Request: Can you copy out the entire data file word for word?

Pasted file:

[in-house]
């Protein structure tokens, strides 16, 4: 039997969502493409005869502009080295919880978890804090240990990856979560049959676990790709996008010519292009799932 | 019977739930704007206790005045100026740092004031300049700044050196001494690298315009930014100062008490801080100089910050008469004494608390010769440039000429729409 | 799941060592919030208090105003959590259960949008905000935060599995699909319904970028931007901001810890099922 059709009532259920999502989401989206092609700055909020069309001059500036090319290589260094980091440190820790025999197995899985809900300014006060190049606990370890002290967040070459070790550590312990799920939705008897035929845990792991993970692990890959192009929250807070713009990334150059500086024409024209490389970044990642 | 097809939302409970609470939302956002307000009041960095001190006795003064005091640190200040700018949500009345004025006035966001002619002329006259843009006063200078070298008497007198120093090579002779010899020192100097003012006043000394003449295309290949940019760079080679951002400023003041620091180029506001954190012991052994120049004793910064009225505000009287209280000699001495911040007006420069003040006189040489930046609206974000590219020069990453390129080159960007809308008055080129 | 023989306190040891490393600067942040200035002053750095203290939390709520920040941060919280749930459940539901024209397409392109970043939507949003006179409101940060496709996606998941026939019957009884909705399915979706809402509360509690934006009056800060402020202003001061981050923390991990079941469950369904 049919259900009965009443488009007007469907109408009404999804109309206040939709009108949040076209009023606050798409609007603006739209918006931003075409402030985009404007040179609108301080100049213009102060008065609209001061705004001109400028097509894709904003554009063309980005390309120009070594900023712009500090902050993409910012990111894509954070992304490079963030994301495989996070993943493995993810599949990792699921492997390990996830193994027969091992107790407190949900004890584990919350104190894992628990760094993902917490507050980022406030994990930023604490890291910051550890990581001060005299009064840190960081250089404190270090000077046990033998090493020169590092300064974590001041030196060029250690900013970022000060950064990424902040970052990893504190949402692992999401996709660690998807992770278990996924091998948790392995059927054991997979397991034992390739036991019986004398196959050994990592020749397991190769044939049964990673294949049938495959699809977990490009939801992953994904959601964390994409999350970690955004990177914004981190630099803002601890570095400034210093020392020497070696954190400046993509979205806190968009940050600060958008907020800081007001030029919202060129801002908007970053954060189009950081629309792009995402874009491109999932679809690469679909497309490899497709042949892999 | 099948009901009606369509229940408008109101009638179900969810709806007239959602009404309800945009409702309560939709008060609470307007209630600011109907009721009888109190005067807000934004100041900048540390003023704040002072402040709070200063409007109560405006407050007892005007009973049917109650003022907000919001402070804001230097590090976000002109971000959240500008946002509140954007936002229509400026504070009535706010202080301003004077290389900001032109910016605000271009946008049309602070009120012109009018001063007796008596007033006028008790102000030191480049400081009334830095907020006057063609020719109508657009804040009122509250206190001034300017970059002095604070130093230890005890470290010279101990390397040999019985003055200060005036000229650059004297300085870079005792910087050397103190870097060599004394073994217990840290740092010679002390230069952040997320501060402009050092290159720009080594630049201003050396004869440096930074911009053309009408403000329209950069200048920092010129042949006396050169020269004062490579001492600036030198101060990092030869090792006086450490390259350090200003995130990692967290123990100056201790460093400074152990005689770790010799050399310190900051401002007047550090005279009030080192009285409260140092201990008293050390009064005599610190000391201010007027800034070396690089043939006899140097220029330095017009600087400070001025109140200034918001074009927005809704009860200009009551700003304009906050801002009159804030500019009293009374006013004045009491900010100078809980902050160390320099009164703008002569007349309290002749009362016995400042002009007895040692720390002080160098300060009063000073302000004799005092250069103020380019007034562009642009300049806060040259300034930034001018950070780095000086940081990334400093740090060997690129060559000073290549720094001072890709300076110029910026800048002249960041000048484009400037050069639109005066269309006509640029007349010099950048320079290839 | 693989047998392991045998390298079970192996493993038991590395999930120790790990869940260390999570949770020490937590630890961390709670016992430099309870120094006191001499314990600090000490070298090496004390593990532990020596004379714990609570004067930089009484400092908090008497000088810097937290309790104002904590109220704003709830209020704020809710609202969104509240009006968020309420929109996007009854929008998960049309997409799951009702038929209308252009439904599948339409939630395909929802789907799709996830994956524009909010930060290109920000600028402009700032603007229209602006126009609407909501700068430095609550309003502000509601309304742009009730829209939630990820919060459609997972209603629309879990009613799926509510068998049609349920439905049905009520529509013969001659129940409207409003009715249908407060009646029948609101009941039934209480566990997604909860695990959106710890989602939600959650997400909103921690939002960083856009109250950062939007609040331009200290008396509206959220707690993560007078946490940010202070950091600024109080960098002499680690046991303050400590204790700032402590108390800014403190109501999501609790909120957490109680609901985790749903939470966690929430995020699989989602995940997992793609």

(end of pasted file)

[in-house]
């Protein structure tokens, strides 16, 4: 039997969502493409005869502009080295919880978890804090240990990856979560049959676990790709996008010519292009799932 | 019977739930704007206790005045100026740092004031300049700044050196001494690298315009930014100062008490801080100089910050008469004494608390010769440039000429729409 | 799941060592919030208090105003959590259960949008905000935060599995699909319904970028931007901001810890099922 059709009532259920999502989401989206092609700055909020069309001059500036090319290589260094980091440190820790025999197995899985809900300014006060190049606990370890002290967040070459070790550590312990799920939705008897035929845990792991993970692990890959192009929250807070713009990334150059500086024409024209490389970044990642 | 097809939302409970609470939302956002307000009041960095001190006795003064005091640190200040700018949500009345004025006035966001002619002329006259843009006063200078070298008497007198120093090579002779010899020192100097003012006043000394003449295309290949940019760079080679951002400023003041620091180029506001954190012991052994120049004793910064009225505000009287209280000699001495911040007006420069003040006189040489930046609206974000590219020069990453390129080159960007809308008055080129 | 023989306190040891490393600067942040200035002053750095203290939390709520920040941060919280749930459940539901024209397409392109970043939507949003006179409101940060496709996606998941026939019957009884909705399915979706809402509360509690934006009056800060402020202003001061981050923390991990079941469950369904 049919259900009965009443488009007007469907109408009404999804109309206040939709009108949040076209009023606050798409609007603006739209918006931003075409402030985009404007040179609108301080100049213009102060008065609209001061705004001109400028097509894709904003554009063309980005390309120009070594900023712009500090902050993409910012990111894509954070992304490079963030994301495989996070993943493995993810599949990792699921492997390990996830193994027969091992107790407190949900004890584990919350104190894992628990760094993902917490507050980022406030994990930023604490890291910051550890990581001060005299009064840190960081250089404190270090000077046990033998090493020169590092300064974590001041030196060029250690900013970022000060950064990424902040970052990893504190949402692992999401996709660690998807992770278990996924091998948790392995059927054991997979397991034992390739036991019986004398196959050994990592020749397991190769044939049964990673294949049938495959699809977990490009939801992953994904959601964390994409999350970690955004990177914004981190630099803002601890570095400034210093020392020497070696954190400046993509979205806190968009940050600060958008907020800081007001030029919202060129801002908007970053954060189009950081629309792009995402874009491109999932679809690469679909497309490899497709042949892999 | 099948009901009606369509229940408008109101009638179900969810709806007239959602009404309800945009409702309560939709008060609470307007209630600011109907009721009888109190005067807000934004100041900048540390003023704040002072402040709070200063409007109560405006407050007892005007009973049917109650003022907000919001402070804001230097590090976000002109971000959240500008946002509140954007936002229509400026504070009535706010202080301003004077290389900001032109910016605000271009946008049309602070009120012109009018001063007796008596007033006028008790102000030191480049400081009334830095907020006057063609020719109508657009804040009122509250206190001034300017970059002095604070130093230890005890470290010279101990390397040999019985003055200060005036000229650059004297300085870079005792910087050397103190870097060599004394073994217990840290740092010679002390230069952040997320501060402009050092290159720009080594630049201003050396004869440096930074911009053309009408403000329209950069200048920092010129042949006396050169020269004062490579001492600036030198101060990092030869090792006086450490390259350090200003995130990692967290123990100056201790460093400074152990005689770790010799050399310190900051401002007047550090005279009030080192009285409260140092201990008293050390009064005599610190000391201010007027800034070396690089043939006899140097220029330095017009600087400070001025109140200034918001074009927005809704009860200009009551700003304009906050801002009159804030500019009293009374006013004045009491900010100078809980902050160390320099009164703008002569007349309290002749009362016995400042002009007895040692720390002080160098300060009063000073302000004799005092250069103020380019007034562009642009300049806060040259300034930034001018950070780095000086940081990334400093740090060997690129060559000073290549720094001072890709300076110029910026800048002249960041000048484009400037050069639109005066269309006509640029007349010099950048320079290839 | 693989047998392991045998390298079970192996493993038991590395999930120790790990869940260390999570949770020490937590630890961390709670016992430099309870120094006191001499314990600090000490070298090496004390593990532990020596004379714990609570004067930089009484400092908090008497000088810097937290309790104002904590109220704003709830209020704020809710609202969104509240009006968020309420929109996007009854929008998960049309997409799951009702038929209308252009439904599948339409939630395909929802789907799709996830994956524009909010930060290109920000600028402009700032603007229209602006126009609407909501700068430095609550309003502000509601309304742009009730829209939630990820919060459609997972209603629309879990009613799926509510068998049609349920439905049905009520529509013969001659129940409207409003009715249908407060009646029948609101009941039934209480566990997604909860695990959106710890989602939600959650997400909103921690939002960083856009109250950062939007609040331009200290008396509206959220707690993560007078946490940010202070950091600024109080960098002499680690046991303050400590204790700032402590108390800014403190109501999501609790909120957490109680609901985790749903939470966690929430995020699989989602995940997992793609």